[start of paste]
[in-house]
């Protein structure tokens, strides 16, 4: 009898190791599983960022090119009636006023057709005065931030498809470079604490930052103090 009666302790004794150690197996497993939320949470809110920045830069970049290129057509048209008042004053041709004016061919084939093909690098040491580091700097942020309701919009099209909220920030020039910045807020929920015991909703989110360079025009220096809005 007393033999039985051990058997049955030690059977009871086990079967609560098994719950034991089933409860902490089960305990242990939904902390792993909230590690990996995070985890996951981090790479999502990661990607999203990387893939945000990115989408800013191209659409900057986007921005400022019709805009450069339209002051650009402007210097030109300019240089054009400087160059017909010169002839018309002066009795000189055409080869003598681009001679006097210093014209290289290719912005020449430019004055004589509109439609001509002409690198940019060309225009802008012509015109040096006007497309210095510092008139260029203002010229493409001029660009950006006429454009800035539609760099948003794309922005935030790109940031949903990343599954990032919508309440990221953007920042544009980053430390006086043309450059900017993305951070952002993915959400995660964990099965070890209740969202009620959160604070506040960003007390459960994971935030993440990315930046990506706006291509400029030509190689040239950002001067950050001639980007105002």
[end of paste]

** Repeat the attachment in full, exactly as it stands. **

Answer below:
[in-house]
């Protein structure tokens, strides 16, 4: 009898190791599983960022090119009636006023057709005065931030498809470079604490930052103090 009666302790004794150690197996497993939320949470809110920045830069970049290129057509048209008042004053041709004016061919084939093909690098040491580091700097942020309701919009099209909220920030020039910045807020929920015991909703989110360079025009220096809005 007393033999039985051990058997049955030690059977009871086990079967609560098994719950034991089933409860902490089960305990242990939904902390792993909230590690990996995070985890996951981090790479999502990661990607999203990387893939945000990115989408800013191209659409900057986007921005400022019709805009450069339209002051650009402007210097030109300019240089054009400087160059017909010169002839018309002066009795000189055409080869003598681009001679006097210093014209290289290719912005020449430019004055004589509109439609001509002409690198940019060309225009802008012509015109040096006007497309210095510092008139260029203002010229493409001029660009950006006429454009800035539609760099948003794309922005935030790109940031949903990343599954990032919508309440990221953007920042544009980053430390006086043309450059900017993305951070952002993915959400995660964990099965070890209740969202009620959160604070506040960003007390459960994971935030993440990315930046990506706006291509400029030509190689040239950002001067950050001639980007105002």